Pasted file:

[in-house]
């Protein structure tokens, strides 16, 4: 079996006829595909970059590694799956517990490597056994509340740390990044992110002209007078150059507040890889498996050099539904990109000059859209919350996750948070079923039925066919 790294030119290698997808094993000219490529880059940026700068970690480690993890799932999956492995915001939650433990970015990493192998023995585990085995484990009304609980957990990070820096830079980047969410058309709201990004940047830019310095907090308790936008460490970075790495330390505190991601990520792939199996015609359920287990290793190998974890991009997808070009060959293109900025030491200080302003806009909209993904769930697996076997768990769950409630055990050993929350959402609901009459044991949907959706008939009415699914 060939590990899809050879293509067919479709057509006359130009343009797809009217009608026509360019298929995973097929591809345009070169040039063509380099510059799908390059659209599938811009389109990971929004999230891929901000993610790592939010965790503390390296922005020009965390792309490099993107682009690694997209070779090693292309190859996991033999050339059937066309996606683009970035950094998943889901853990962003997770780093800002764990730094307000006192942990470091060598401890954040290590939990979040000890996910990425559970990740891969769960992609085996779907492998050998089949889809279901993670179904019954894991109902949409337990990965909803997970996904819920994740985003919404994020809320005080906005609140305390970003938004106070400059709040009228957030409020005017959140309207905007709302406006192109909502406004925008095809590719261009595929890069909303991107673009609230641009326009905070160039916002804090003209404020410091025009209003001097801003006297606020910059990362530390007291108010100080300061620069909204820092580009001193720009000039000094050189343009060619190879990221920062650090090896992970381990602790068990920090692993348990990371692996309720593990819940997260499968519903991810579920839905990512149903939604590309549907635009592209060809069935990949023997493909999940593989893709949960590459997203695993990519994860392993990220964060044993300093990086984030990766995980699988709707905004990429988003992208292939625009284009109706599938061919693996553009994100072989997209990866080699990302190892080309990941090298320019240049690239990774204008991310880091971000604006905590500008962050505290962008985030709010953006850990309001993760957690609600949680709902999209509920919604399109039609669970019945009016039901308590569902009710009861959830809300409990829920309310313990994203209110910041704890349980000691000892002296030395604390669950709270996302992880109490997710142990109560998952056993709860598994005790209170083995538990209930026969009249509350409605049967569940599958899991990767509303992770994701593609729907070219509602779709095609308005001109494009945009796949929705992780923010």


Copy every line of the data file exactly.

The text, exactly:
[in-house]
């Protein structure tokens, strides 16, 4: 079996006829595909970059590694799956517990490597056994509340740390990044992110002209007078150059507040890889498996050099539904990109000059859209919350996750948070079923039925066919 790294030119290698997808094993000219490529880059940026700068970690480690993890799932999956492995915001939650433990970015990493192998023995585990085995484990009304609980957990990070820096830079980047969410058309709201990004940047830019310095907090308790936008460490970075790495330390505190991601990520792939199996015609359920287990290793190998974890991009997808070009060959293109900025030491200080302003806009909209993904769930697996076997768990769950409630055990050993929350959402609901009459044991949907959706008939009415699914 060939590990899809050879293509067919479709057509006359130009343009797809009217009608026509360019298929995973097929591809345009070169040039063509380099510059799908390059659209599938811009389109990971929004999230891929901000993610790592939010965790503390390296922005020009965390792309490099993107682009690694997209070779090693292309190859996991033999050339059937066309996606683009970035950094998943889901853990962003997770780093800002764990730094307000006192942990470091060598401890954040290590939990979040000890996910990425559970990740891969769960992609085996779907492998050998089949889809279901993670179904019954894991109902949409337990990965909803997970996904819920994740985003919404994020809320005080906005609140305390970003938004106070400059709040009228957030409020005017959140309207905007709302406006192109909502406004925008095809590719261009595929890069909303991107673009609230641009326009905070160039916002804090003209404020410091025009209003001097801003006297606020910059990362530390007291108010100080300061620069909204820092580009001193720009000039000094050189343009060619190879990221920062650090090896992970381990602790068990920090692993348990990371692996309720593990819940997260499968519903991810579920839905990512149903939604590309549907635009592209060809069935990949023997493909999940593989893709949960590459997203695993990519994860392993990220964060044993300093990086984030990766995980699988709707905004990429988003992208292939625009284009109706599938061919693996553009994100072989997209990866080699990302190892080309990941090298320019240049690239990774204008991310880091971000604006905590500008962050505290962008985030709010953006850990309001993760957690609600949680709902999209509920919604399109039609669970019945009016039901308590569902009710009861959830809300409990829920309310313990994203209110910041704890349980000691000892002296030395604390669950709270996302992880109490997710142990109560998952056993709860598994005790209170083995538990209930026969009249509350409605049967569940599958899991990767509303992770994701593609729907070219509602779709095609308005001109494009945009796949929705992780923010």